What edible you’re consuming also effects the duration and experience. For example, cannabis lozenges, gummies, and drinks tend to move through the body at a faster pace as they don’t take as long to digest as a dense baked good. These forms can also be absorbed sublingually (under the tongue) if you suck or chew on them first, bypassing the conversion that happens in your liver (more on that shortly). Generally, marijuana infused lozenges, candies, and drinks will kick in more quickly and provide a more concentrated experience in comparison to baked goods but also don’t last as long. Naturally, your body takes longer to digest dense foods with more fiber and fat in them, so the effects of a cannabis infused baked good high in fiber and fat will also take longer to absorb.

When THC is digested, the cannabinoid is converted to a stronger form that is compounded by “first pass metabolism”. First pass metabolism describes how the concentration of a substance changes when it is passed through the liver or gut lining. In the case of THC, liver enzymes actually metabolize tetrahydrocannabinol (THC) into 11-hydroxy-THC.  This new form of THC has been scientifically proven to be more potent and more readily crosses the blood-brain barrier than original THC.  The difference in effects between smoking or vaporizing cannabis versus ingesting marijuana can be explained by the synthesis of 11-OH-THC in your liver, so be careful because the effects may surprise you!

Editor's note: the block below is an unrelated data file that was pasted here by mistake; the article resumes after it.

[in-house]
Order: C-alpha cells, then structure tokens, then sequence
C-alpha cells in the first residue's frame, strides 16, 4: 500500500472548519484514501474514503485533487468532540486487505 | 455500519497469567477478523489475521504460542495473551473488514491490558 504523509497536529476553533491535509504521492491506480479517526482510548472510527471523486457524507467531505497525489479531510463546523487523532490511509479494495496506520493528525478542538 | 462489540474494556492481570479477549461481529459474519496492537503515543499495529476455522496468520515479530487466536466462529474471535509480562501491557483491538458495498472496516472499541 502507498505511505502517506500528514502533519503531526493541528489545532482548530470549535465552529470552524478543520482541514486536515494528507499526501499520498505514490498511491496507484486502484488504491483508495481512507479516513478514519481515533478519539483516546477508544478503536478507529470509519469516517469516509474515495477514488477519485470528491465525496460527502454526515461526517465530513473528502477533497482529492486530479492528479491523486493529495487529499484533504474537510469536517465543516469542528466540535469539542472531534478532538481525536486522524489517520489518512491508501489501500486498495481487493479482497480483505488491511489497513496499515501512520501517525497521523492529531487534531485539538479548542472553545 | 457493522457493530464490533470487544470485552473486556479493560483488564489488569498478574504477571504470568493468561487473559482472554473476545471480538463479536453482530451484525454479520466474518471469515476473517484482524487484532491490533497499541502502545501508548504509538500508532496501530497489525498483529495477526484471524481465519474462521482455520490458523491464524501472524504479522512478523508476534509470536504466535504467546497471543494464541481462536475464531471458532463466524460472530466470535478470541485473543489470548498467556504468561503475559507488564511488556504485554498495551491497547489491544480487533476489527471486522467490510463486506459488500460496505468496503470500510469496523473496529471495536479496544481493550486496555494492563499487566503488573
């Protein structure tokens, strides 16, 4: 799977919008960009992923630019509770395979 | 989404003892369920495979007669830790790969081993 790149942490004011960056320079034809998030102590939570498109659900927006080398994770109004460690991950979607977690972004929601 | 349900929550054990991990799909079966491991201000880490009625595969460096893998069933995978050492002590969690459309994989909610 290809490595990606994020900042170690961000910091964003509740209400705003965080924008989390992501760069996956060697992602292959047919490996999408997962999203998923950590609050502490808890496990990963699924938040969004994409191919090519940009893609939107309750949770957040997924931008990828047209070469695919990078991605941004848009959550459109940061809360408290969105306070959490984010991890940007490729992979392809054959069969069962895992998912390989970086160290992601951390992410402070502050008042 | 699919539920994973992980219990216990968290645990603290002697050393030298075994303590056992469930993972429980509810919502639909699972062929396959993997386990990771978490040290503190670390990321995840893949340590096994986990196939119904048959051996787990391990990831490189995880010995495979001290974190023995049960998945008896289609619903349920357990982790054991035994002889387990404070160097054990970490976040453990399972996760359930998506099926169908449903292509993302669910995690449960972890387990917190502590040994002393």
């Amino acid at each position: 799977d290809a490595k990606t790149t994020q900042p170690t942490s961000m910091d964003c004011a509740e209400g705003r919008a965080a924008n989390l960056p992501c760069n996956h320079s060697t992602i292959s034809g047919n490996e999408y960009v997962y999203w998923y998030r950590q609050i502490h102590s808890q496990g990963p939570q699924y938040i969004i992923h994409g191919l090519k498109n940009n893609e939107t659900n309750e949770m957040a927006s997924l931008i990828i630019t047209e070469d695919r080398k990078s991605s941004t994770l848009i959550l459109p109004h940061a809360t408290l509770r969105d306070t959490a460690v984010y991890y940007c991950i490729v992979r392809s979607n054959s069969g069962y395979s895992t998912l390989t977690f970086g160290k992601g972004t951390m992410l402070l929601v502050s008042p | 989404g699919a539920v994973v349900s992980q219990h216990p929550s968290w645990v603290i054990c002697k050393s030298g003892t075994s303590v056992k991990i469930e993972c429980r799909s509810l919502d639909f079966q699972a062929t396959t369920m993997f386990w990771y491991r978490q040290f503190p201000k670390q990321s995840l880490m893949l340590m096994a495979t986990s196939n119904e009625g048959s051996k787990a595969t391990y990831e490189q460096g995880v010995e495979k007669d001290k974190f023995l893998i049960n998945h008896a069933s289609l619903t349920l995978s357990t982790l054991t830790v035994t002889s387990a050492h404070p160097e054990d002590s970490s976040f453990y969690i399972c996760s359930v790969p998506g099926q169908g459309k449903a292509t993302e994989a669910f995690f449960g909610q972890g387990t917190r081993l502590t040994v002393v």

Finding your “sweet spot” may take some trial and error, but for the majority of new marijuana infused edible consumers out there, a dose of somewhere between 5-10 mg of THC seems to be the most common.  In our home state of Nevada and most state where cannabis is legal, the state recommended single dose is 10 mg THC per serving.  We recommend starting with half of a single 10 mg dosage which is most easily achieved with gummies or drinks.

When you come by the dispensary, ask one of our knowledgeable budtenders for recommendations on the edible that’s right for you!

Tips and tricks

If you tend to have a fast metabolism, you might be able to predict that your onset of effects will be on the lower end of the 45 min-2 hour window, and the effects may not last as long as they will for someone whose metabolism is slower.